Historical rock Cairn on a Clifftop

History & Heritage

There is evidence of human activity on Colonsay going back to 7,000 B.C. and all over the island you can find evidence of Colonsay's long history

Ranging from the Iron Age forts and duns which still dominate the Colonsay skyline, to the abandoned village of Riasg Buidhe, which was inhabited up to 1918. The Colonsay & Oransay Heritage Centre in Kilchatten, is a great place to gather more information

The Ordnance Survey Pathfinder map has all the most important sites archaeological site marked and local guide books and pamphlets are available on island.

On the east coast of Colonsay, the ruins of the 19th Century fishing village of Riasg Buidhe can be found. The houses were abandoned in 1918 and the villagers moved to more modern homes along the coast in Glassard. The fishing settlement includes the remains of eight single-storey domestic and agricultural units. It is also the site of an Early Christian chapel and burial ground, and although there are no identifiable remains of a chapel, boulders appear to mark the position of burials. The site has produced two Early Christan carved stones: a cruciform slab (now at Colonsay House), probably of seventh or eighth century AD date; and a slab with Latin cross, now in the National Museum.

Cill Chatriona, the chapel of St Catherine can be found just before entering the sand dune area of Balnahard Bay. Cill Chaitriona is the partial remains of a chapel and burial ground
At one corner of the chapel is a small stone cross. At the west end is a small basin possibly used for holy water.

Several cruciform stones (rough stone crosses) have been found on the site. No one seems to know when Cill Chaitriona was built; if local tradition is correct and it was founded by monks from the first phase of monastic settlement on Iona, that would suggest a date between 600 and 800 AD. Or, if the monks came from the second phase of monastic activity on Iona, that would place the building of the chapel at a time after 1200.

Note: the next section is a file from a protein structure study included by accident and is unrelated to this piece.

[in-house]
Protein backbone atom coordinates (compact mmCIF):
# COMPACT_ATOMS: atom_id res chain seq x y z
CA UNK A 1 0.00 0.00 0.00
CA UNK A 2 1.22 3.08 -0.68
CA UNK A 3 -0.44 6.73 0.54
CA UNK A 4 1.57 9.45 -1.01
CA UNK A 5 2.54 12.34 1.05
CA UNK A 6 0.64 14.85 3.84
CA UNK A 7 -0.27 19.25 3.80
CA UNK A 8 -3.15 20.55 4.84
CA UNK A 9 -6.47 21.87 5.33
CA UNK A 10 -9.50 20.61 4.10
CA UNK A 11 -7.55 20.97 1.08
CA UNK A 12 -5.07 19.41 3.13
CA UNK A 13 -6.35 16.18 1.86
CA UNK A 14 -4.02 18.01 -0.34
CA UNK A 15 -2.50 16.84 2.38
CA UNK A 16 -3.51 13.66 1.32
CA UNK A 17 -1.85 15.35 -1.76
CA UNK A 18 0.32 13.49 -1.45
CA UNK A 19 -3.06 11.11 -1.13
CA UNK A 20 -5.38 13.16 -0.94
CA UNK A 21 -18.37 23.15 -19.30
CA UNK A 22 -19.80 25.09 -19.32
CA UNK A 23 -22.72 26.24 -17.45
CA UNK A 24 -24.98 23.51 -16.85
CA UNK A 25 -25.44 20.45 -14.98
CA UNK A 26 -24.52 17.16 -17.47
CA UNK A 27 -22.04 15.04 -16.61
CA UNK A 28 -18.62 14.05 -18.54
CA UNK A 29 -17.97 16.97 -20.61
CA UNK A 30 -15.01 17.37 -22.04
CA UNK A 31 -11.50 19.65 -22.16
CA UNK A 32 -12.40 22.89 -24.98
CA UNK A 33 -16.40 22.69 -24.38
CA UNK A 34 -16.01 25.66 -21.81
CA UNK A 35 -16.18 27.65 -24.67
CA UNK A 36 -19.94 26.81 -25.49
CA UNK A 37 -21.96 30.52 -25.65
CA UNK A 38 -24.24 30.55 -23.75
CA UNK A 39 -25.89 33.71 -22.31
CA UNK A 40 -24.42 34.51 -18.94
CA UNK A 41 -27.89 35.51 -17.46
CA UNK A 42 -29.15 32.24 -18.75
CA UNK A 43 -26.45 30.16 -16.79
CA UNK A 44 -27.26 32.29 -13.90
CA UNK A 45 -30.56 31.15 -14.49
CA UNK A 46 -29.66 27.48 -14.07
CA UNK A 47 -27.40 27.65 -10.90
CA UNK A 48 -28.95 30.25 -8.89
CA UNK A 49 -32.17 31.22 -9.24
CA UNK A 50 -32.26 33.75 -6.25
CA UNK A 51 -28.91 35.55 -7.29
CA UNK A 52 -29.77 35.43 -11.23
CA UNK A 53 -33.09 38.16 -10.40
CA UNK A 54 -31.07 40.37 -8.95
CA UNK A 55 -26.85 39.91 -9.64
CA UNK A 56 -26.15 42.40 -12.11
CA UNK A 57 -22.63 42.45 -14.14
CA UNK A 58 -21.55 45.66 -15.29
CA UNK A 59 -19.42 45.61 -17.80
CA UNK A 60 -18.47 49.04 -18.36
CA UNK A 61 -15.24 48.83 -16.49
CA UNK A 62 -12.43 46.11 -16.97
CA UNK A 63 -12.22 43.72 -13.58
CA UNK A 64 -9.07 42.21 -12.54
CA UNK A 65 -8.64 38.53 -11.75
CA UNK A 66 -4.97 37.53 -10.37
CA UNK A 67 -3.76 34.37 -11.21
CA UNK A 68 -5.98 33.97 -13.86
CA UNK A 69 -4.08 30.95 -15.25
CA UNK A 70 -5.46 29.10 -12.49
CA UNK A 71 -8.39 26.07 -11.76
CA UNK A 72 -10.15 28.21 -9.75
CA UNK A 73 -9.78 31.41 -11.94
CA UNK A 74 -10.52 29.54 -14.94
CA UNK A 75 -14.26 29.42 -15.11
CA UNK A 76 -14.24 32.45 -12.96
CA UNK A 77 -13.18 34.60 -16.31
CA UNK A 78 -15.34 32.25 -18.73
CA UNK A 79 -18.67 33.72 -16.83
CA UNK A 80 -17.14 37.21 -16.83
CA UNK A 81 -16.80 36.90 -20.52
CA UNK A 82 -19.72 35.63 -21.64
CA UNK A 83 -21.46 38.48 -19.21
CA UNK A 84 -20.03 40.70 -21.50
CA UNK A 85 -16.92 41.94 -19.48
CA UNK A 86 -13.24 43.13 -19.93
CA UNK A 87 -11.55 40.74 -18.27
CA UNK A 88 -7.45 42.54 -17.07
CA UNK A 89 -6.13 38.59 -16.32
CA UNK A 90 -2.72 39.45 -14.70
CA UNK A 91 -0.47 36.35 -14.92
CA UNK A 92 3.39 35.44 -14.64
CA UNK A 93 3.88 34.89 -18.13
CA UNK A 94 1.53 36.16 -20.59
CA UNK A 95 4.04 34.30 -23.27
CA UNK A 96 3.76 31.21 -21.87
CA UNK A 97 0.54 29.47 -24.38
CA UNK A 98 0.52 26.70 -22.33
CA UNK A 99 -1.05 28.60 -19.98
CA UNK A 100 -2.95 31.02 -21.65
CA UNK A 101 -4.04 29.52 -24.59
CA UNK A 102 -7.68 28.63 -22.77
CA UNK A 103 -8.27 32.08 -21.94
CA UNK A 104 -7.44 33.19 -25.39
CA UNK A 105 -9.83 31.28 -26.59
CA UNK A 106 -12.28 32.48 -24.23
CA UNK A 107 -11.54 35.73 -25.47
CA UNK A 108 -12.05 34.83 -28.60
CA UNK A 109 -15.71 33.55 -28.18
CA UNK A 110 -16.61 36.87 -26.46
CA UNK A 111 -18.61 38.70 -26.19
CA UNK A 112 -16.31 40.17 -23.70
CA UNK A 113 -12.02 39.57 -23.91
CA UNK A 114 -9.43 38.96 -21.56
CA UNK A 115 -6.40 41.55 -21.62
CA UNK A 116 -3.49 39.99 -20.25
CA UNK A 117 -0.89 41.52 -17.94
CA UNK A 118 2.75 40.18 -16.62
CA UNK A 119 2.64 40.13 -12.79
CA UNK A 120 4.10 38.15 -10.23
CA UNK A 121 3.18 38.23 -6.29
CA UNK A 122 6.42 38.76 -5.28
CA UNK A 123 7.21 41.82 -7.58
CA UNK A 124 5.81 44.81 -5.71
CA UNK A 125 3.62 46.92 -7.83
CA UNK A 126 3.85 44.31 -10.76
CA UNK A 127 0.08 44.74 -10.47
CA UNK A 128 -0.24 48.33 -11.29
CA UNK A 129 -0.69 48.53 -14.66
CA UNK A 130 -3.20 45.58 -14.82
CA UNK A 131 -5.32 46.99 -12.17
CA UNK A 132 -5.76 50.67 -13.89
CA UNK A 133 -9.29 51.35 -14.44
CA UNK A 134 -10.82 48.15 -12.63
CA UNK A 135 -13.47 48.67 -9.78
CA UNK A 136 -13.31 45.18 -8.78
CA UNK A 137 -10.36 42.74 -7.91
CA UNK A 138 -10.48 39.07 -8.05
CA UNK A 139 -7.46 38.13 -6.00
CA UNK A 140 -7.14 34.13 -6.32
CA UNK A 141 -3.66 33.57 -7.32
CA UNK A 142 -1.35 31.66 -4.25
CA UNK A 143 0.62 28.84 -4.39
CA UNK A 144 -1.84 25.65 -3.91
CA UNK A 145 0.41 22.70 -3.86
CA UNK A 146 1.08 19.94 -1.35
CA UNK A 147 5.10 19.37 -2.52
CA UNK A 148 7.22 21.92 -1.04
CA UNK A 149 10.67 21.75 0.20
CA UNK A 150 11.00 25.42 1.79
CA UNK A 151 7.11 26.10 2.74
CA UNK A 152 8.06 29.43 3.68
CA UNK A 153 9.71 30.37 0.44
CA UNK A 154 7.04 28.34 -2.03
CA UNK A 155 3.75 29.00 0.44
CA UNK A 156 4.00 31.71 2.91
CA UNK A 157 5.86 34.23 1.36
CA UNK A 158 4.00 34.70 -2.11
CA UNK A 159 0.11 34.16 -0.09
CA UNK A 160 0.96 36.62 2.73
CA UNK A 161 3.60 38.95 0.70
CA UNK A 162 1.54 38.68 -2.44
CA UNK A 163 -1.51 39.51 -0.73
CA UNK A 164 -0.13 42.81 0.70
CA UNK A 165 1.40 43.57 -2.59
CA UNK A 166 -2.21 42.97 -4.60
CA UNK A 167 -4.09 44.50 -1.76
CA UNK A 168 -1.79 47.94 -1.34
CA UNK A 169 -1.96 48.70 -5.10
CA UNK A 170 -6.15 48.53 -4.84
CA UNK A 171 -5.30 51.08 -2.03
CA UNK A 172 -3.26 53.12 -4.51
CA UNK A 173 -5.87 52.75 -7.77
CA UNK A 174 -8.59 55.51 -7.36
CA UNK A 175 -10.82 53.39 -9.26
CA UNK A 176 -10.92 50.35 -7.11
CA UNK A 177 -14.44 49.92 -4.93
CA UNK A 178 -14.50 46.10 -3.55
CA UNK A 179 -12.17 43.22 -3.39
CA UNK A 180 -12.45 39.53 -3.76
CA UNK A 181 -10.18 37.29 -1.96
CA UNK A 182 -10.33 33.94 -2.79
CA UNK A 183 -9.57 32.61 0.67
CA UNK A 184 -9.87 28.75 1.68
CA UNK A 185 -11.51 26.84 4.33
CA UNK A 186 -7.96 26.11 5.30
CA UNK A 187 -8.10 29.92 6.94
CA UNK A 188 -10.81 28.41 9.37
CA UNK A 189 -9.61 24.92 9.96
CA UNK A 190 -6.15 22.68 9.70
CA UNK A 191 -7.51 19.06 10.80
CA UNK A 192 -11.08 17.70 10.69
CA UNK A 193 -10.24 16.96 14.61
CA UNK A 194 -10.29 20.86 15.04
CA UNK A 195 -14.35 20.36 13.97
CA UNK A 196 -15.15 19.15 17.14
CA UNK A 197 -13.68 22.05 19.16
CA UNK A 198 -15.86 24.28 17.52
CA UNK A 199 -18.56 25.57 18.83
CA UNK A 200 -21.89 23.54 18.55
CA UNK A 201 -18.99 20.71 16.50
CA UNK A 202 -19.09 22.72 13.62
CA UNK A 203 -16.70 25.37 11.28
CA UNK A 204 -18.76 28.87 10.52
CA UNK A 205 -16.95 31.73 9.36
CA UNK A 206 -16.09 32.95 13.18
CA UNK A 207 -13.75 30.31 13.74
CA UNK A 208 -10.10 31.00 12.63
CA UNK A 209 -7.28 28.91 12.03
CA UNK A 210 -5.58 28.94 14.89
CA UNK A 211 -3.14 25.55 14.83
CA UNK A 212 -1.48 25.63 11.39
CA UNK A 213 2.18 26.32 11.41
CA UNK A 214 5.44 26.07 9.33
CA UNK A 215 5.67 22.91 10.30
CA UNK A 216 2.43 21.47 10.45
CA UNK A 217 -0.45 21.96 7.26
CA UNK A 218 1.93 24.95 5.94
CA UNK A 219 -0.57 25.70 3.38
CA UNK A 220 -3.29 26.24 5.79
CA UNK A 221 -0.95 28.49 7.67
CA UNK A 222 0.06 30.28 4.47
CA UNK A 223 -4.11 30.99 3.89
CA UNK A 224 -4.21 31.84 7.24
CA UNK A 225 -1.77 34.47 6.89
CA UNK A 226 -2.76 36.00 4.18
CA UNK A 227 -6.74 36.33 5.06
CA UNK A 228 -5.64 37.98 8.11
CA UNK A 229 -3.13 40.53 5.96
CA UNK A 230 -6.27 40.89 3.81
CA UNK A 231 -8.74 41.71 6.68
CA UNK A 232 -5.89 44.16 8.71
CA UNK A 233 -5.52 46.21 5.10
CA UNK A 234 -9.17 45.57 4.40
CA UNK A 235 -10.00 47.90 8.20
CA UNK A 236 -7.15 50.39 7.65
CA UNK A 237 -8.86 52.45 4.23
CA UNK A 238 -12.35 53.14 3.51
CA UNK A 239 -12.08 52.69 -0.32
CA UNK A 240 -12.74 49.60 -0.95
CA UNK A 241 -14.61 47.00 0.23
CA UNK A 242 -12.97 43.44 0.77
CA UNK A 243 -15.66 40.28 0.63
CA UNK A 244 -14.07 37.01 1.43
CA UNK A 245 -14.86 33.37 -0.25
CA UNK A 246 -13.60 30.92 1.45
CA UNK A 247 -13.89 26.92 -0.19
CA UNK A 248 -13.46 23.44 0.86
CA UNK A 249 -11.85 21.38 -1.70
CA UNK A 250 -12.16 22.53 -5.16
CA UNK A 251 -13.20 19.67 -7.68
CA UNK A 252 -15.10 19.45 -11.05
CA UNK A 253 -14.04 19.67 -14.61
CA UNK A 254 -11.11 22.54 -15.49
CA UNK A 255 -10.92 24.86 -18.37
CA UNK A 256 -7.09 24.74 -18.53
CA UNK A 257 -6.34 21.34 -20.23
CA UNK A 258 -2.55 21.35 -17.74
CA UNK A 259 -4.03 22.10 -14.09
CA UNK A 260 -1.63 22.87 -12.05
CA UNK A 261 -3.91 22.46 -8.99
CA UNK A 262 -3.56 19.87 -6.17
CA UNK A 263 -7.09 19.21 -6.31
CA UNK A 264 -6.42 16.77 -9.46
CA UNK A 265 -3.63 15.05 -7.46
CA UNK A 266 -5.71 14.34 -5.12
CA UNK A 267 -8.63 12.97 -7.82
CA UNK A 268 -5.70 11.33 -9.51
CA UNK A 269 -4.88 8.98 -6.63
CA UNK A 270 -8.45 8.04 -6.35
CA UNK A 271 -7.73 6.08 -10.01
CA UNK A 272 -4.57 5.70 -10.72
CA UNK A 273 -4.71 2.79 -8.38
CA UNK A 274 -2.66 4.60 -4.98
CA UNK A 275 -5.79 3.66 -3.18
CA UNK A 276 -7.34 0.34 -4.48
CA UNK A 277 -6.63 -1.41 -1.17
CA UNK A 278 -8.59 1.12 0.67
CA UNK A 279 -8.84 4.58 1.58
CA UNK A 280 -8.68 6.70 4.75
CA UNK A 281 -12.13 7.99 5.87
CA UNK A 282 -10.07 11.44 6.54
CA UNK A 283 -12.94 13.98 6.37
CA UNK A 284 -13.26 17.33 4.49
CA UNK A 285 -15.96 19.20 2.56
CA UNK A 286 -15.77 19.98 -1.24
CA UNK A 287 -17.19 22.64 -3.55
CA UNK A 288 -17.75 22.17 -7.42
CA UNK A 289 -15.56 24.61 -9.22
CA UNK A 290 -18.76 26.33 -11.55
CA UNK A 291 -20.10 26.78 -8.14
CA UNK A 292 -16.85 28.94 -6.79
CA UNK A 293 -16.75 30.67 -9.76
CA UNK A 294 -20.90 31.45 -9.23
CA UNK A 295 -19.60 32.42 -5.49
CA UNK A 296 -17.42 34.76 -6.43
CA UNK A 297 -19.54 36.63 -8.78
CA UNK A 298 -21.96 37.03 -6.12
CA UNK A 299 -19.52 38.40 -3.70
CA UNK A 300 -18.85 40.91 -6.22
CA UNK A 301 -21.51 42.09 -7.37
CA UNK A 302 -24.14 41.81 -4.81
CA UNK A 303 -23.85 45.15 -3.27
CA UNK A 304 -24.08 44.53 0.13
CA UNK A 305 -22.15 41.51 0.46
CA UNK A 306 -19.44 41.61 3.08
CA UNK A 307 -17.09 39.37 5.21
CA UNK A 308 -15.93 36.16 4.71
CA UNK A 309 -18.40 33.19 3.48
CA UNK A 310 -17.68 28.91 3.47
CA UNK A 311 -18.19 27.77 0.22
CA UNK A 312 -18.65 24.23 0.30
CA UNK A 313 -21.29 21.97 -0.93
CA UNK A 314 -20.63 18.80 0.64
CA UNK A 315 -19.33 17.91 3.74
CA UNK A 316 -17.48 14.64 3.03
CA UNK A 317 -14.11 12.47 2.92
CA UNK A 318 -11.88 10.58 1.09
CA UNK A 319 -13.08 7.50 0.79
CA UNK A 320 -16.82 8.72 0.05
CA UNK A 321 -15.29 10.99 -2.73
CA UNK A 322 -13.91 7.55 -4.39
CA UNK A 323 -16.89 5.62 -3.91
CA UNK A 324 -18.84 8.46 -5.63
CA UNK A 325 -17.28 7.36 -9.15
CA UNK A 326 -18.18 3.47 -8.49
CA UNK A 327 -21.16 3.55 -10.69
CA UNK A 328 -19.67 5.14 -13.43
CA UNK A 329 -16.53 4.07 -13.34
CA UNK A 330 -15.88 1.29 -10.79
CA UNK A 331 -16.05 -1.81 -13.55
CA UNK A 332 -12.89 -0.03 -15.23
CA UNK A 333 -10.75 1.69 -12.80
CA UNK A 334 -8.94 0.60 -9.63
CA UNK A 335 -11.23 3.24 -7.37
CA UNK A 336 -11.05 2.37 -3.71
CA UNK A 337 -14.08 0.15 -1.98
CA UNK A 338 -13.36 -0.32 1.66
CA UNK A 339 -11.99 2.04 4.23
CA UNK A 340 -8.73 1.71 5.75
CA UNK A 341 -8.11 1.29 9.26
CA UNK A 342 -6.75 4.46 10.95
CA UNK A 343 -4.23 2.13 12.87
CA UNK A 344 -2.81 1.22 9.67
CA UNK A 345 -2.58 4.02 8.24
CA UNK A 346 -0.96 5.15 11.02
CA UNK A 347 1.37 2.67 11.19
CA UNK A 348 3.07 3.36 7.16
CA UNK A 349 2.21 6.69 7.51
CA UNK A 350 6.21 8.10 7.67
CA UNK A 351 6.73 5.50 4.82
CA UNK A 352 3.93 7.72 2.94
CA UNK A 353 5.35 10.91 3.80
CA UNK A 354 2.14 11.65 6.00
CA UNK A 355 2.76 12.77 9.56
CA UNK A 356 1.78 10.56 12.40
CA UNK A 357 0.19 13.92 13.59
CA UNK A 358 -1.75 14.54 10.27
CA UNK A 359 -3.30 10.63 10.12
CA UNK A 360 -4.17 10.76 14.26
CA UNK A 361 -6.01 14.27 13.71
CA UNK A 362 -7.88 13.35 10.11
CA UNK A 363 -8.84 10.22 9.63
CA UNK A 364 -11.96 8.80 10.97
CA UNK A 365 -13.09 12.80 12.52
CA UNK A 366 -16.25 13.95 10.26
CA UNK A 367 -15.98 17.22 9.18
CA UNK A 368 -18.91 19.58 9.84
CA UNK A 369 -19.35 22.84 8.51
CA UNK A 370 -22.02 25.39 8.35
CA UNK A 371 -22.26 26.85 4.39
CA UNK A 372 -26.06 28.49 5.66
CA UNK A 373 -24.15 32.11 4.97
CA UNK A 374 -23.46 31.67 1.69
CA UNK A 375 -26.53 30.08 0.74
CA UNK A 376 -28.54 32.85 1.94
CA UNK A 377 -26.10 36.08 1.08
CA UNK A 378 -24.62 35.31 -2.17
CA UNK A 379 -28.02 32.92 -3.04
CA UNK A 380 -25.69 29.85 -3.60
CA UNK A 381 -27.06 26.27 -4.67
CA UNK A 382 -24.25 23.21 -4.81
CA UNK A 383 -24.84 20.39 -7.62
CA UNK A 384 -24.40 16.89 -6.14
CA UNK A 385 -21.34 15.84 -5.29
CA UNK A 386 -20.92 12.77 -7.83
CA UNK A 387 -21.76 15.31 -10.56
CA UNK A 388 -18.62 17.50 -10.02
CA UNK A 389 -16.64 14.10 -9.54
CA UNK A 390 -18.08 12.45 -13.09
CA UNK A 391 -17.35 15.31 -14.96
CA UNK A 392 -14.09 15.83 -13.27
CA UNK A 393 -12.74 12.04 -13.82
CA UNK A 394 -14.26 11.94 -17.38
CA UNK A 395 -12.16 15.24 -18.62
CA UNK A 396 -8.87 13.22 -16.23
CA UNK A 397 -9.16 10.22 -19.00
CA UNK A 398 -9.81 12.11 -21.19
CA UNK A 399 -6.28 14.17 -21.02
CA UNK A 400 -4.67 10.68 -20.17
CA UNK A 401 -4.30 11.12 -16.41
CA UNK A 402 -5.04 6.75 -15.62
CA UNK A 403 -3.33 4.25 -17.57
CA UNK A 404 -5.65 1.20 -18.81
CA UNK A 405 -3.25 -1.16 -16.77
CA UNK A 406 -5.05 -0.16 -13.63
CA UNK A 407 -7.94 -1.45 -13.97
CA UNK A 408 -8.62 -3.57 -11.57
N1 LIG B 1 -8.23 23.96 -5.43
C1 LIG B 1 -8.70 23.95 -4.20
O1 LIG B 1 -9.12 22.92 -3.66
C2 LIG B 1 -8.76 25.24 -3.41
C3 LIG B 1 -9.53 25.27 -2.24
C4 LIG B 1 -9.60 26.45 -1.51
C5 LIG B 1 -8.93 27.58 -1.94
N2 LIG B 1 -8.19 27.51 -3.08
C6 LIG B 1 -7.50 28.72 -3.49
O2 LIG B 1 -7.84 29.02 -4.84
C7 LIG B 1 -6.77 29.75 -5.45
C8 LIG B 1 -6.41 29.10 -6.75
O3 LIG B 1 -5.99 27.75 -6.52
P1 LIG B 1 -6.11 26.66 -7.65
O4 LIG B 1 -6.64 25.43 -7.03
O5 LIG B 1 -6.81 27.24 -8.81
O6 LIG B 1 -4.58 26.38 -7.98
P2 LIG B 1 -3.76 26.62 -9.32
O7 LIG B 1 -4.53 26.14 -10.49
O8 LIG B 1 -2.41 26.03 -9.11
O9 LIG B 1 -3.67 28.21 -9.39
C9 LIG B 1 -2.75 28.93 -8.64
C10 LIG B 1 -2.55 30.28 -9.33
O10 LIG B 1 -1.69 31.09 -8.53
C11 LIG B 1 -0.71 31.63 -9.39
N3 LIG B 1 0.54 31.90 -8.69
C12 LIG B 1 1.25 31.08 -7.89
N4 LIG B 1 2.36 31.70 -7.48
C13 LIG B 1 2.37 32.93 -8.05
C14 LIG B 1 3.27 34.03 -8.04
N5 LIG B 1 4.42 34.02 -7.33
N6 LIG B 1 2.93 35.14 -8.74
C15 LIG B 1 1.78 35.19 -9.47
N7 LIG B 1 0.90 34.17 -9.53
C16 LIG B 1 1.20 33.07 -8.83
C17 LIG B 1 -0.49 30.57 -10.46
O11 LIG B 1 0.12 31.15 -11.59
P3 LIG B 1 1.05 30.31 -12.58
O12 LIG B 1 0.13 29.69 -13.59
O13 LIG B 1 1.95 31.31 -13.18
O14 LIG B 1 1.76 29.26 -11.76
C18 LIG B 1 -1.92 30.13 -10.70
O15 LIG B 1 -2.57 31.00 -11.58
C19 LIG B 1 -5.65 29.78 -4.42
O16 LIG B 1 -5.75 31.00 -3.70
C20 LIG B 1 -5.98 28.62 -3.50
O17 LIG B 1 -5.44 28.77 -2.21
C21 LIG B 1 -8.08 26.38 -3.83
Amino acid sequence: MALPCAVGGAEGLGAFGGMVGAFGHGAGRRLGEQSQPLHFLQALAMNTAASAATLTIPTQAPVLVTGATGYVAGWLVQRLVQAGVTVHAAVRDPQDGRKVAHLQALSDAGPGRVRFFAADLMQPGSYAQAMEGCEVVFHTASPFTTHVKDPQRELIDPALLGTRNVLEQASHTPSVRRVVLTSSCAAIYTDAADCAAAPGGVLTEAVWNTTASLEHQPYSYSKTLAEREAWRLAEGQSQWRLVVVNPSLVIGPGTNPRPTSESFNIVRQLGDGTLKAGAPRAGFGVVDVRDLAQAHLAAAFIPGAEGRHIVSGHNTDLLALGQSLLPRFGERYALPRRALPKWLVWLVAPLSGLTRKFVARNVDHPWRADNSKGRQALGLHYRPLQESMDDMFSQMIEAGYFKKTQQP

The geology of Colonsay is known to be quite exciting. In a nutshell, the Great Glen faultline which runs down from Inverness and along the Firth of Lorne splits northeast of Colonsay. One fault continues towards Donegal, running between Colonsay and the Ross of Mull; whilst the other runs between Colonsay and Jura before splitting Islay in two, via Loch Gruinart and Loch Indaal. Thus Colonsay, Oransay, the Rhinns of Islay and the tiny, northernmost islands of Ireland are geologically connected and are rather different to the surrounding area.

The Geology of Colonsay

The “Old Parish Register” was maintained by the Presbyterian minister of the day. Until 1832, he was based in Jura and made only three or four forays across to Colonsay in the course of the year; it appears that he normally left the registers in Jura, and brought them up to date upon his return. This was probably the safest procedure, but it did mean that mistakes have been identified in some entries and one may assume that there were other errors and, perhaps, omissions that have not yet come to light.

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